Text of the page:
The color white in Korea has several of the same traditional meanings as it does in the West — purity and truth being the two most obvious. White also signifies life as Koreans refer to themselves as “White clad folk.” White also represents the cardinal direction of West and the element of metal. Kang goes more in-depth in her tribute to the color.
White is the pure snow and ice, and that can also be a negative — a father lost in the Himalayas, the frost and ice that limit life. White can be the look of death as well as life in the form of breast milk. It can be vast as the Milky Way or as small as the glimmer of metal. Kang seems to bring out the darker side of white. It can hide but not correct imperfections. It is the color of light and also the color of the ashes of a loved one. It can also be the simple joys of a passing cloud or the moon in the sky.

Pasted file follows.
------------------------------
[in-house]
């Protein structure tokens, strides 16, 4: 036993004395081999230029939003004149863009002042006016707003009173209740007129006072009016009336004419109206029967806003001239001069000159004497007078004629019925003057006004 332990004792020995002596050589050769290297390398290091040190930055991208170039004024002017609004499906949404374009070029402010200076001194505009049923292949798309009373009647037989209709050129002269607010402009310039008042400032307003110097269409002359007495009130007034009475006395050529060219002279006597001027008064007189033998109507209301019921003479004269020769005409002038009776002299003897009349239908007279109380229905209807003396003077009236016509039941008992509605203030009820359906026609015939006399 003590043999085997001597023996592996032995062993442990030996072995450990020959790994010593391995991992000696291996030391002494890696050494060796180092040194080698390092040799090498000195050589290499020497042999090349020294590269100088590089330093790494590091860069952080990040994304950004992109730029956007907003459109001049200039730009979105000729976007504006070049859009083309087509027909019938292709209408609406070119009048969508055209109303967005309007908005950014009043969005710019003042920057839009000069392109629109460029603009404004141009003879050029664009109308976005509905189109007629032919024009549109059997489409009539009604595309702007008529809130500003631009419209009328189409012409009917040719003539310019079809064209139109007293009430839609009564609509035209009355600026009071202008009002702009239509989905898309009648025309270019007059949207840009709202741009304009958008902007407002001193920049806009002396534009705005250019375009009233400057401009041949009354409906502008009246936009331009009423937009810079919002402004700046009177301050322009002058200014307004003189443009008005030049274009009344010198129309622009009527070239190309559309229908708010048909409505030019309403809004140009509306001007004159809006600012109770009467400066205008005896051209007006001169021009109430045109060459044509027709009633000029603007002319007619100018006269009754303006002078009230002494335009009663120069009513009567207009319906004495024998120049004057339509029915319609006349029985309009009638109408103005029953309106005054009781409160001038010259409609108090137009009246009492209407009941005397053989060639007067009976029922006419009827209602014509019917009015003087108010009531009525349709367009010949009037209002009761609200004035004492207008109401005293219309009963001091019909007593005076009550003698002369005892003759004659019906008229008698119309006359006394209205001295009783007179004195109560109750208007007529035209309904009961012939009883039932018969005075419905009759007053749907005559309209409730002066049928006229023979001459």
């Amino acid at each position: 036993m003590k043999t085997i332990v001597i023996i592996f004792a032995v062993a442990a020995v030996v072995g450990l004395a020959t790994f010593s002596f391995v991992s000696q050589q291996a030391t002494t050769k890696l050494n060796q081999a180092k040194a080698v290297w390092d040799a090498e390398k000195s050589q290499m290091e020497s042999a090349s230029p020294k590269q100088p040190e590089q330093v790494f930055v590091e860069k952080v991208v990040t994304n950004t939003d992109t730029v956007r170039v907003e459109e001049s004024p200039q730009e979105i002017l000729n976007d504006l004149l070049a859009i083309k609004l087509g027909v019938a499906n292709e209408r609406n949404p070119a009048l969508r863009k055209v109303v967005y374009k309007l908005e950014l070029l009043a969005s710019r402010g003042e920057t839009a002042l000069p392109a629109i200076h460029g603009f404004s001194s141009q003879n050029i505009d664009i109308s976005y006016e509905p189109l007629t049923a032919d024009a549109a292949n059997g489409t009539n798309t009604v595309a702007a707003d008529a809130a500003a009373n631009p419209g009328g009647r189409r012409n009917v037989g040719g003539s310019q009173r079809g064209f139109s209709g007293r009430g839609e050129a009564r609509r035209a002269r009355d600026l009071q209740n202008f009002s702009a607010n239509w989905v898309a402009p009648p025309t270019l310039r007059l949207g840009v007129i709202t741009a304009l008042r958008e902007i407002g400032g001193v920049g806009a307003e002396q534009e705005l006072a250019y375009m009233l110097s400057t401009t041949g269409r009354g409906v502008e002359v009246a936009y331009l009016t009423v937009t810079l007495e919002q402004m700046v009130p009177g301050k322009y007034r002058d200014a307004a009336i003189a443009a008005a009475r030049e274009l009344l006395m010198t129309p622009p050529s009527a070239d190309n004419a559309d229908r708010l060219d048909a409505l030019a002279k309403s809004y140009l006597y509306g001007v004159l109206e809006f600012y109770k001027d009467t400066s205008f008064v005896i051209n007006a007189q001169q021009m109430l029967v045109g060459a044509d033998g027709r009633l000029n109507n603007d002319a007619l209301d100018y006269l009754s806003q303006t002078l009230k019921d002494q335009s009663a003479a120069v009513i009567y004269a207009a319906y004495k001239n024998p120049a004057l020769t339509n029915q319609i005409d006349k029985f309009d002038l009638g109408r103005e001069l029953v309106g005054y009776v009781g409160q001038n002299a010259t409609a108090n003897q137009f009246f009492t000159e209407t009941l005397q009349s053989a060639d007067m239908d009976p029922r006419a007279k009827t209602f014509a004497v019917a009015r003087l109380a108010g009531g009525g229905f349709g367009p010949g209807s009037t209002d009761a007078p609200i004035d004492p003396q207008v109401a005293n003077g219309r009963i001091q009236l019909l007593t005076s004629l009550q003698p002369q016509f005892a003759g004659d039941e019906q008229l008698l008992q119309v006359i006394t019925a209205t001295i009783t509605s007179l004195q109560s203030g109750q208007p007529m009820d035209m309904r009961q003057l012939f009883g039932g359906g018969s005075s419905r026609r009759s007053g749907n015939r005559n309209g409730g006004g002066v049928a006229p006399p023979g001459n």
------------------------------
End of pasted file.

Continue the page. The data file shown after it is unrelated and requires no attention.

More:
Kang plays a tribute to a color that has well defined traditional meanings in western society. It also has contemporary definitions of plain, “white bread,” the dread of winter. The color is present in all things, and especially in Kang’s view, it has a close association with death. The writing is near poetic at times and haunting at others. The White Book defies categorization and does not sit well in any pigeon hole. Perhaps a bit experimental in concept but executed well in practice as themes run through the collection forming links to some topics and isolating others. An interesting collection of short essays and near poems.